The WASDE report left Ukraine wheat production unchanged at 26.5t, down more than 9pc from the 2019-20 season. Local consultancy ProAgro is even lower at 26Mt, suggesting extreme heat throughout spring in the south and east of the country has severely impacted yields. The area planted to wheat is estimated to be unchanged at 6.8Mha, but Ukraine’s projected yield is more than 40pc higher than Russia’s at 3.9t/ha.

Steady Argentina surprises

Perhaps one of the bigger surprises in the WASDE report, from a wheat viewpoint, was leaving Argentinian production steady at a record 21Mt from 6.5Mha, with an average yield of 2.23t/ha. Prolonged dry conditions have severely impacted planting of this season’s winter crop and emergence has been poor.

The Buenos Aires Grain Exchange has cut its projected planted area for the second consecutive month to 6.5Mha, the same as the latest USDA number. Late last week, wheat production guidance from the Rosario Grains Exchange was decreased from 21-22Mt to 18-19Mt, citing lack of rainfall in western and northern regions.

Here in Australia, the USDA maths was quite simple: 13Mha at an average yield of 2t/ha giving a total crop of 26Mt, unchanged from the June estimate. While that may seem low in contrast to numbers that have been bandied around in recent months, the Western Australian crop is living hand to mouth at the moment, and needs a serious drink this month to maintain yield potential. Additionally, production in Queensland will be lower than expected as much of the intended area was not planted.

Ending stocks healthy

Global ending stocks come in at a very healthy 314.8Mt, generating a stocks-to-use ratio of 40.9pc. Taking China out of the equation, ending stocks fall to 152.7Mt and the stocks-to-use ratio is much tighter at 24.6pc. The key take-home point here is 2020-21 closing stocks in the major exporters are down almost 2Mt compared to the June number, and production, and therefore exportable surplus, is declining.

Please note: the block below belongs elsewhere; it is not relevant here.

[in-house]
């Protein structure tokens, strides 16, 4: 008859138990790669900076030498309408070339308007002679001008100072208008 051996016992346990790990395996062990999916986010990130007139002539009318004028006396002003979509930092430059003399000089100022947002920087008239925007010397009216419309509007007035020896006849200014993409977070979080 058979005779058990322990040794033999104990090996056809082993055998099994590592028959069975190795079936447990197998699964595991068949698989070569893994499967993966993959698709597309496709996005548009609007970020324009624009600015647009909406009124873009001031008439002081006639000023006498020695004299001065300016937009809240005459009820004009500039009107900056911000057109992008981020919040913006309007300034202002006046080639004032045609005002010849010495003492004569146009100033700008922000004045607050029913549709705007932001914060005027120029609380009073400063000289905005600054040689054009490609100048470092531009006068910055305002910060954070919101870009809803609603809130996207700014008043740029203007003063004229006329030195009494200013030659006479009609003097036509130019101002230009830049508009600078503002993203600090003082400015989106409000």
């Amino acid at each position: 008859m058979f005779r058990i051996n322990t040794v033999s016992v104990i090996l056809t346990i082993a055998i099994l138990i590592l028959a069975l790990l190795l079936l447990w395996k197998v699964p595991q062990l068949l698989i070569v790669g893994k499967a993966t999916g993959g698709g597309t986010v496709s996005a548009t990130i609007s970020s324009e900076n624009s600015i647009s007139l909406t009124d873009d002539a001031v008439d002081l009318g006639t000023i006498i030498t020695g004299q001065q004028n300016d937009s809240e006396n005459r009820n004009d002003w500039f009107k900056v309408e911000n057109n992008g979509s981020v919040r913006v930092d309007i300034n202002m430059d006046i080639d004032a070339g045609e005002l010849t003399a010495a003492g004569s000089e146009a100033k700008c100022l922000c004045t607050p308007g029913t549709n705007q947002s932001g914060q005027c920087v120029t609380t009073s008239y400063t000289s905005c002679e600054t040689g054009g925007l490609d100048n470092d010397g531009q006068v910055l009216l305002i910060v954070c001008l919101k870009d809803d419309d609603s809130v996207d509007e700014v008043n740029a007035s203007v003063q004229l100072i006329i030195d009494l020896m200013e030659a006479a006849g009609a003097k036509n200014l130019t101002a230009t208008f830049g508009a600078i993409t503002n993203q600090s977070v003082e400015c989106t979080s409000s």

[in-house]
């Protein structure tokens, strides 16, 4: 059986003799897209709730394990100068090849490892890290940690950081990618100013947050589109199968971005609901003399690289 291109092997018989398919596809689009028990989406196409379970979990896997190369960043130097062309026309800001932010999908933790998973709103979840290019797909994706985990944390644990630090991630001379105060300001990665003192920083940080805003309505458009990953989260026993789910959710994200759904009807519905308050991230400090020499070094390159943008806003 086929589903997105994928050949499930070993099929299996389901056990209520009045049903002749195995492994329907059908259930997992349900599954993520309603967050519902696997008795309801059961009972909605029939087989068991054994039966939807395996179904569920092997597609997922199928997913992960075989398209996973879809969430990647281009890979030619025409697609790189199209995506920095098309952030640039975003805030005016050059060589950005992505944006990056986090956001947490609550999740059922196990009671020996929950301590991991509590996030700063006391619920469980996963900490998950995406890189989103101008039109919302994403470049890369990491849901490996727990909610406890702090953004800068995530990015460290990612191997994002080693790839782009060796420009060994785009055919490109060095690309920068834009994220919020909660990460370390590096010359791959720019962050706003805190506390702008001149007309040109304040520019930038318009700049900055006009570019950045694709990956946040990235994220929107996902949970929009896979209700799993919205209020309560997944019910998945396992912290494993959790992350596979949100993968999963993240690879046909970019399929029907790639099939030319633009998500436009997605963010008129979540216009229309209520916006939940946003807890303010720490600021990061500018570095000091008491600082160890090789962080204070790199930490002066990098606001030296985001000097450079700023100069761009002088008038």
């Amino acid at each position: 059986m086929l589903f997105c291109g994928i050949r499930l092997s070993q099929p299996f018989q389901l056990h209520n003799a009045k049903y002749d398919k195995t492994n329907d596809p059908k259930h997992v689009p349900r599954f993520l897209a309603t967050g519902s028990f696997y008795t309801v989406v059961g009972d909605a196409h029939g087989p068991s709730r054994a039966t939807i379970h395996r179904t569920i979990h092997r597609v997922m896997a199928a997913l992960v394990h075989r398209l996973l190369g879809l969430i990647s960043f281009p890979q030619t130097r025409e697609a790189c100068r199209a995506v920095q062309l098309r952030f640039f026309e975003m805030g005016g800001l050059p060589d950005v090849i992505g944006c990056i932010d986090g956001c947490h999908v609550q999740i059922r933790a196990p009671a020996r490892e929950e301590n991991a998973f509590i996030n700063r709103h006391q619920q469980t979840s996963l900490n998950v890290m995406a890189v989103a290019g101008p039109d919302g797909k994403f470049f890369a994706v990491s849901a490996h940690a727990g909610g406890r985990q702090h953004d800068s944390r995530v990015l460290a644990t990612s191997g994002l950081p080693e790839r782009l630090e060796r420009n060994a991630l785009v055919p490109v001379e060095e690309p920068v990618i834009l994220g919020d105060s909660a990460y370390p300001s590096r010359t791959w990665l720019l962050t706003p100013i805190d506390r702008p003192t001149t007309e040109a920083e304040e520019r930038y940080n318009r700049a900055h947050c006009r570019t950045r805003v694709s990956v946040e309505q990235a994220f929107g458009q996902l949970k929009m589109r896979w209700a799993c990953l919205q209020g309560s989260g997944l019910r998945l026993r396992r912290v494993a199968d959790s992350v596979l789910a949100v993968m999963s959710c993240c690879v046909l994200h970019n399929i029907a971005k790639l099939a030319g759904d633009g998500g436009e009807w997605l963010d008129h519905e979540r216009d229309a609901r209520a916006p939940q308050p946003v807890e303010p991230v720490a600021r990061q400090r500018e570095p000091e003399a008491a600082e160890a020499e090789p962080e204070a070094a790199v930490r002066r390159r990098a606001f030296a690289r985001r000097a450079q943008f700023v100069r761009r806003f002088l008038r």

The market reaction to the WASDE report was mixed, with the Chicago Soft Red Winter wheat contract closing 1.8pc higher but Kansas, Minneapolis and MATIF all relatively unchanged. This was despite the USDA announcing on Friday a sale of 130,000t of Hard Red Winter wheat and 190,000t of spring wheat to China.

However, wheat prices have been on the rise for the last few weeks as production issues began to outweigh the pressure of an approaching winter crop harvest north of the equator. Black Sea values, and the Russian price in particular, are the barometer for export values, and it is possible the season low for that benchmark is now behind us.

The USDA has some lofty wheat export numbers built into its global supply-and-demand equation for the two major southern hemisphere wheat exporters. Moisture conditions will need to improve in both Argentina and Australia for those expectations to become a reality in 2021. Otherwise, further upward price pressure may materialise.